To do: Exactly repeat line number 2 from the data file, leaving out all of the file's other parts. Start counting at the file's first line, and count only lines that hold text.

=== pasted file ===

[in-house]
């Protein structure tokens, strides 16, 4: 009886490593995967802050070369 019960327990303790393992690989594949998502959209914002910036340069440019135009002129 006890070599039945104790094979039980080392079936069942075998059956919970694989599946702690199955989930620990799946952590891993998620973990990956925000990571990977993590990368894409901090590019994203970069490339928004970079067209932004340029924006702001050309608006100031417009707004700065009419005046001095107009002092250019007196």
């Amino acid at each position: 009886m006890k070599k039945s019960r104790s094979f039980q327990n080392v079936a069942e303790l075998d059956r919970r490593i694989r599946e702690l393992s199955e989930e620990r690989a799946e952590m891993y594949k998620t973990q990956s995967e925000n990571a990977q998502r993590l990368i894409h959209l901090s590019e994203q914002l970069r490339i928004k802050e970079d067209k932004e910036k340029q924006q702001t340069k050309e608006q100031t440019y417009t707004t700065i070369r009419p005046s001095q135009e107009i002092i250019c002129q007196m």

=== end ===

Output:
């Protein structure tokens, strides 16, 4: 009886490593995967802050070369 019960327990303790393992690989594949998502959209914002910036340069440019135009002129 006890070599039945104790094979039980080392079936069942075998059956919970694989599946702690199955989930620990799946952590891993998620973990990956925000990571990977993590990368894409901090590019994203970069490339928004970079067209932004340029924006702001050309608006100031417009707004700065009419005046001095107009002092250019007196």